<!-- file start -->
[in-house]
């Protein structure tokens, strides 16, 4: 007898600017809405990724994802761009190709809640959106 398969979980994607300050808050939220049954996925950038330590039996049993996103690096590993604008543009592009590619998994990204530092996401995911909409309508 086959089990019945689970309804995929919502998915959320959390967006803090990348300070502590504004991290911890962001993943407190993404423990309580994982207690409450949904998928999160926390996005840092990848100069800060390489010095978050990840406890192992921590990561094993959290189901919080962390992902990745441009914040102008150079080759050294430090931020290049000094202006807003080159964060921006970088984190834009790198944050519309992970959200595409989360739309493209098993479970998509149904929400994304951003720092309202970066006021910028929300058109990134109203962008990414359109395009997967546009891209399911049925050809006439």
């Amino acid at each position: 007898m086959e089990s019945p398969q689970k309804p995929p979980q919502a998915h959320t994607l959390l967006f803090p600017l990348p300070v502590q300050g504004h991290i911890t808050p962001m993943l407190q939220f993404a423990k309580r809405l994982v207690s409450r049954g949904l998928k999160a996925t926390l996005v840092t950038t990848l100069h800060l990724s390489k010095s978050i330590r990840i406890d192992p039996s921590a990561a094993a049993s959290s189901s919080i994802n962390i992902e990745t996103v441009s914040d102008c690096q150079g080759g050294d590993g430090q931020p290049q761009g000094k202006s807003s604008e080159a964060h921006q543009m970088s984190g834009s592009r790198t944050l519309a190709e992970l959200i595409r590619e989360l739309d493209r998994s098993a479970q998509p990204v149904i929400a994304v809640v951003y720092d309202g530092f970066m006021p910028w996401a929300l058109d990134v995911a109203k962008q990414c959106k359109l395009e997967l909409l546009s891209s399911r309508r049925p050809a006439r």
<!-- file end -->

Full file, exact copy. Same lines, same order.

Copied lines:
[in-house]
């Protein structure tokens, strides 16, 4: 007898600017809405990724994802761009190709809640959106 398969979980994607300050808050939220049954996925950038330590039996049993996103690096590993604008543009592009590619998994990204530092996401995911909409309508 086959089990019945689970309804995929919502998915959320959390967006803090990348300070502590504004991290911890962001993943407190993404423990309580994982207690409450949904998928999160926390996005840092990848100069800060390489010095978050990840406890192992921590990561094993959290189901919080962390992902990745441009914040102008150079080759050294430090931020290049000094202006807003080159964060921006970088984190834009790198944050519309992970959200595409989360739309493209098993479970998509149904929400994304951003720092309202970066006021910028929300058109990134109203962008990414359109395009997967546009891209399911049925050809006439």
């Amino acid at each position: 007898m086959e089990s019945p398969q689970k309804p995929p979980q919502a998915h959320t994607l959390l967006f803090p600017l990348p300070v502590q300050g504004h991290i911890t808050p962001m993943l407190q939220f993404a423990k309580r809405l994982v207690s409450r049954g949904l998928k999160a996925t926390l996005v840092t950038t990848l100069h800060l990724s390489k010095s978050i330590r990840i406890d192992p039996s921590a990561a094993a049993s959290s189901s919080i994802n962390i992902e990745t996103v441009s914040d102008c690096q150079g080759g050294d590993g430090q931020p290049q761009g000094k202006s807003s604008e080159a964060h921006q543009m970088s984190g834009s592009r790198t944050l519309a190709e992970l959200i595409r590619e989360l739309d493209r998994s098993a479970q998509p990204v149904i929400a994304v809640v951003y720092d309202g530092f970066m006021p910028w996401a929300l058109d990134v995911a109203k962008q990414c959106k359109l395009e997967l909409l546009s891209s399911r309508r049925p050809a006439r």